“We Have our own Religious Symbols, our own Culture and History!”
At the beginning of the New Year, the Chinese education department issued a new notice asking the entire country’s various kinds of schools during Spring Festival to organise their students to participate in an event “wishing the beloved motherland a happy and prosperous new year”. The essence of this “congratulating the motherland” event is absolutely trivial: first, praise the magnificent native soil; second, praise the legendary early ancestors, Yan and Huang Emperors; third, praise the past dynasties’ outstanding figures; fourth, praise the revolutionary martyrs; fifth, praise all exemplary heroes; sixth, praise the millions of common people. A Chinese university professor sarcastically wrote on his blog: “our magnificent native soil has been continuously exposed to destructive exploitation and severe pollution affecting the lives of our descendents.” Furthermore, it has bit by bit been broken up into personally owned territories by the high officials and wealthy people, “which the poor will never get to see”.
Meanwhile, the following criticism will certainly stir up many people’s emotions: “praising the legendary early ancestors, Yan and Huang Emperors, means forcing people to all entertain the exact identical belief. The two emperors, Yan and Huang, are pre-historical legendary characters who are mainly worshipped by Han Chinese as their earliest ancestors… In the 21st century, the education department has come out asking all schools to organise the worshipping of the Yan and the Huang Emperors as the earliest ancestors, hence, forcefully interfering with people’s own beliefs and not respecting other minority nationalities’� own ancestral worship”. This reminded me of when the Uighur professor Ilham Tohti during his talk at the Central University for Nationalities two months ago where he particularly emphasised that “we are not the Yan and Huang Emperors’ descendants, neither are we the descendants of the dragon, we have our own religious symbols, our own culture and history”!
Gangchenpa, who has lived on the snowy highlands for generations, is of course also like this. There has never been any legend passed down since ancient times, nor has there been any page in ancient records and accounts that expresses or acknowledges how we are connected to the utterly irrelevant Yan and Huang Emperors. Opening up our Blue Annals, Red Annals, White Annals and so on, all of them written beautifully and sentimentally, describing the beauty of the snowy highlands, where “the three circles of Ngari on the upper parts are like a pool, the four wings of U-Tsang on the middle parts are like a canal, and the six hills of Khamo on the lower parts are like a field”. There the ape, the embodiment of the Bodhisattva Avolokiteshvara, and the rock demoness, who is the embodiment of the most venerated Tara, gave birth to the black-headed Tibetan people. The earlier Bon religion has in fact a creation myth of more ancient times. Many of the old legends are actually more related to India, especially the origins of our religion.
Recently I have been reading “Identity and Violence: The Illusion of Destiny” by Economic Nobel Prize winner Amartya Sen. He expresses that “only if we recognise diversity and variety in our lives, only if we regard ourselves as world citizens, think rationally and do not place people firmly inside a set of rigid boxes, can we perhaps realise peace in the contemporary world”. It is a shame that the more and more fascist China is brandishing the principles of nationalism and patriotism like two sharp swords, and is even abandoning the pretentious opposition to “Han Chauvinism” during the Mao era. It is simply going to assimilate the various “minority nationalities” under its control, and speed up the pace of the assimilation. One year ago, the Chinese Premier promulgated the decree that the traditional Chinese festivals, including the Qingming Festival, the Dragon Boat Festival and the Mid-Autumn Festival, were to be turned into official national holidays by law, requesting the country’s 56 nationalities to celebrate those three Han festivals on exactly those three days, thus, turning them into “faces of China” just like the Han. Furthermore, today, they simply start with the “babies in the cradle”, who have their own minority cultural background and inheritance. Since childhood, when they are just like a blank piece of paper, they are forcefully tainted by such ritualised events as “wishing the beloved motherland a happy and prosperous new year” thus applying a type of “Chinese quality” that is specific to totalitarianism.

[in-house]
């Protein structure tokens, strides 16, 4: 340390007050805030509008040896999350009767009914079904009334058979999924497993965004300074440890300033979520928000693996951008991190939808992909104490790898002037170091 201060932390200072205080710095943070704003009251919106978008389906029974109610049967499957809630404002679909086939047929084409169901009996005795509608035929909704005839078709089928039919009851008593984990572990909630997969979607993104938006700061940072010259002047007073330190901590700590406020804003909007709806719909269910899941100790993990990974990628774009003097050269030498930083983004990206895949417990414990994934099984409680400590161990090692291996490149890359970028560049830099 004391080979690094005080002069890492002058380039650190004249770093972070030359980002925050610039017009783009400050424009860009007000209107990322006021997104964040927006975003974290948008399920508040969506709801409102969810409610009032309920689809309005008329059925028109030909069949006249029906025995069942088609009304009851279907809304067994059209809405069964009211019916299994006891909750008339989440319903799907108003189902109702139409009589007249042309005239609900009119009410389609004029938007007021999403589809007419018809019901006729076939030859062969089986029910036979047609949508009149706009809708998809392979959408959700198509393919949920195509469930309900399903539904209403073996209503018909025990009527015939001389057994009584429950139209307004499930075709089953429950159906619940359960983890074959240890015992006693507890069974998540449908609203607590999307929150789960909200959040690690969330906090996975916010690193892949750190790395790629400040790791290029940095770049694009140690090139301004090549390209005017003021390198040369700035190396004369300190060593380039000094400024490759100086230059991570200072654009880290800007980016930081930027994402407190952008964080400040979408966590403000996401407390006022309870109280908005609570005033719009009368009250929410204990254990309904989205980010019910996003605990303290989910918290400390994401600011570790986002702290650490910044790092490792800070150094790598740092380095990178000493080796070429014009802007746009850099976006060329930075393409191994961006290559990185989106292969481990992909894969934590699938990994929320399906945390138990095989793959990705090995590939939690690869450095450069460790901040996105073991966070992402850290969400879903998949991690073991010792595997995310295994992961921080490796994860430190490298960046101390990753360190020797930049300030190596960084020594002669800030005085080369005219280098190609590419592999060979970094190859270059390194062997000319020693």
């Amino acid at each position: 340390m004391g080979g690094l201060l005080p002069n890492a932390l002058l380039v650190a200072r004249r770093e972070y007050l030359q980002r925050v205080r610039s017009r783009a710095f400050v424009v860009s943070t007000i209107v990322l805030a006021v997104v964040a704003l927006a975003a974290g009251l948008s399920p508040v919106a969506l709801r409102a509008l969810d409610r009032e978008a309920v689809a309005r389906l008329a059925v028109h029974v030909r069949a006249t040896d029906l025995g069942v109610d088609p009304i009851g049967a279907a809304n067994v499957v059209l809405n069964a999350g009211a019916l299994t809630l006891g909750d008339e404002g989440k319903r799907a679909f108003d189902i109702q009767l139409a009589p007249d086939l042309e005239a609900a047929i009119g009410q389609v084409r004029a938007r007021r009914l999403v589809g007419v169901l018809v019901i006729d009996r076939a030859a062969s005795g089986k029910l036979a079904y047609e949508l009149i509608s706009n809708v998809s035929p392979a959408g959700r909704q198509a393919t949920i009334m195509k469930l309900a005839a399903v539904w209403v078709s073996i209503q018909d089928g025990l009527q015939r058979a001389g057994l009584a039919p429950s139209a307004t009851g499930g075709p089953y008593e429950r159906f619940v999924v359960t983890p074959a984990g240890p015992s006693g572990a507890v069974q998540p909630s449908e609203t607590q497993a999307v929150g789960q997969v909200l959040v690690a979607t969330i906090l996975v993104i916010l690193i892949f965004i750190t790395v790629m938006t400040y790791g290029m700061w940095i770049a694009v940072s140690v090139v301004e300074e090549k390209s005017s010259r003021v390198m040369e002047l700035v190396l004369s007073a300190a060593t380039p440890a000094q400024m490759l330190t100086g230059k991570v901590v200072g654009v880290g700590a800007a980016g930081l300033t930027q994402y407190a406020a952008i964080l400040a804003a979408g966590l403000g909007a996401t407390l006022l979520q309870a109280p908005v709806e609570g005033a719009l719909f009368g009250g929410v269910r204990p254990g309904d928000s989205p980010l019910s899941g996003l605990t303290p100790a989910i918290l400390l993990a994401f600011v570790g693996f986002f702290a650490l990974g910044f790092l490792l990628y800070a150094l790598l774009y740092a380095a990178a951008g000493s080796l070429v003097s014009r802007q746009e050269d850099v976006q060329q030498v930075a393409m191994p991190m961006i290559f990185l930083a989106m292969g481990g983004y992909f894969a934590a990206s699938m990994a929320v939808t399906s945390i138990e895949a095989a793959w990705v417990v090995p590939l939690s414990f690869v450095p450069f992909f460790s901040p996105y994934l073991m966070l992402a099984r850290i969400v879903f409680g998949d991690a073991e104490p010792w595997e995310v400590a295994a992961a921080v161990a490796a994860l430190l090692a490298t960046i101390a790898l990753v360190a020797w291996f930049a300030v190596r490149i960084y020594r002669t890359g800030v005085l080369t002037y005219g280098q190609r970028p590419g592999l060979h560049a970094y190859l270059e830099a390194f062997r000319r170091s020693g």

Totalitarianism is the most violent form of terrorism. Totalitarianism does not only seize land, it also seizes the people living on the land, and it even more seizes the people’s memory and spirit. For this reason, following the everything but soft hearted military colonisation, now there exists the highest degree of cultural colonisation. However, identification with a country can by no means be achieved by using a gun against people’s minds. Otherwise, how is it possible that on the vast highlands of the three provinces in the past half-century, almost every 10 or 20 years desperate protests erupted everywhere? How can Tibetans not know that bullets kill, that prisons exhaust life? Also, the identification with a country can neither be obtained through the superior feeling majority nationality’s charity. Just like one Uighur intellectual said: “If there is a certain degree of the Chinese people’s identification with the Uighurs, then there will be the same degree of Uighurs’ identification with the country.” These lines articulate the deepest agony as a result of discrimination, prejudice and severe impairment.
Beijing, January 20, 2010